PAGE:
Camouflaging your RV to make it less visible to passing wildlife could be a good way to go. Camouflage might take the form of a permanent paint job – using a similar technique to that often used by the armed forces to camouflage their vehicles.
You could also purchase some camo netting to drape over your vehicle. This would mean that it can be added or removed as and when required. However, this is a rather costly option, especially if your RV is on the larger side.
Perhaps the best option for camouflaging your RV is to park in such a way that the trees and other foliage in the vicinity break up the unnatural, man-made shape of the vehicle. Depending on where you are, you may also be able to drag and place brush and branches around your vehicle, so that it blends in more with its surroundings. You could also consider, in certain scenarios, parking partially obscured behind a bluff or rocky formation, or in a natural dip.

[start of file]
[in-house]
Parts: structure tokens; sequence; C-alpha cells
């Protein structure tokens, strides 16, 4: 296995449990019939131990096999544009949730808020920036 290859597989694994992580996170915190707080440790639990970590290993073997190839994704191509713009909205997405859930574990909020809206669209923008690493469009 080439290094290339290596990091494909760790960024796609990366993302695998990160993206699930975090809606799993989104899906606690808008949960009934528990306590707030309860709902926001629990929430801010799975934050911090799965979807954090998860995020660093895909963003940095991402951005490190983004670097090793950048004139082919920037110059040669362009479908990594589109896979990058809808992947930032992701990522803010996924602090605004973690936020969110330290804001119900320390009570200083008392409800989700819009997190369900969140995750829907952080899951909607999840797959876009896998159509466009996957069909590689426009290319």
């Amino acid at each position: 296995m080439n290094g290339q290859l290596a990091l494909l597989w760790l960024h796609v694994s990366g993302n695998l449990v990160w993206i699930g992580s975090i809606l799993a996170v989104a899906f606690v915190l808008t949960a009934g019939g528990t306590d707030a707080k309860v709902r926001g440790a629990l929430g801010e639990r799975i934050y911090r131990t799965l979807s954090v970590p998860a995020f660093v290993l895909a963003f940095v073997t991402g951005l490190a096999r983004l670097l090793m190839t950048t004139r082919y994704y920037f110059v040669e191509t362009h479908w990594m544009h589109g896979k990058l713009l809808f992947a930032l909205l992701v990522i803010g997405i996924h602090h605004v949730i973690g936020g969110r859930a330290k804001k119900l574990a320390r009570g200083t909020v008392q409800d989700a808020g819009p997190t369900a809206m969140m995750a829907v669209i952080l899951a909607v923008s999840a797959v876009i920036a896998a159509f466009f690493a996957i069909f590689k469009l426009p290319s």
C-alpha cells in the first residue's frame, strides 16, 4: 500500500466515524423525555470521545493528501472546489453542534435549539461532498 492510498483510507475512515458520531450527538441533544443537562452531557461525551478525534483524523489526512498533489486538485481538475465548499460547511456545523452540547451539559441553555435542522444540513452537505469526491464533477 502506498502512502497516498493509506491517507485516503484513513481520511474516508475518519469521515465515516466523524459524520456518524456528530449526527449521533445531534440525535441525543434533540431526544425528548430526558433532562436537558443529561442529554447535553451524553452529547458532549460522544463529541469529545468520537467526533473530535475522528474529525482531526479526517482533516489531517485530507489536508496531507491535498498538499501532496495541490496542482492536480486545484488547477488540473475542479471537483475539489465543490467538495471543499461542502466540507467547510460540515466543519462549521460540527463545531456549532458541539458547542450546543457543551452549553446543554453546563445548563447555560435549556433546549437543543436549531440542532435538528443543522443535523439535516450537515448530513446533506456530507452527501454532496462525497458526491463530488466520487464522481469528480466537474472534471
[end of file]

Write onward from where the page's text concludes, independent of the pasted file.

The less obtrusive your vehicle is, the more wildlife you are likely to see.
Invest in Some Good Binoculars
In certain scenarios, the wildlife you are watching might be some distance from where you are in your RV. Having a good pair of binoculars will definitely maximise the amount of wildlife that you are able to see.
For example, binoculars would allow you to scan a distance tree-line or mountainside for movement. It would enable you to look down from a higher vantage point into a valley below, or from a coastal clifftop over the ocean or from the shore out over a lake.
Slow Down When Driving Your RV
It should really go without saying but it is always essential to take your time. Not only will driving slowly help make sure that you don’t hit anything, it will also make it much more likely that you will see any wildlife that you pass by.
Head Out For Wildlife Watching Outside Your RV
Watching for wildlife on a riverside hike in Mount Rainer NP.
While there is plenty of wildlife that you can encounter without stepping foot out of your RV, spending some time outside your RV enjoying a hike, cycle or other outward bound adventure from your RV base is definitely a good idea if you truly want to maximise your chances of some wonderful wildlife encounters.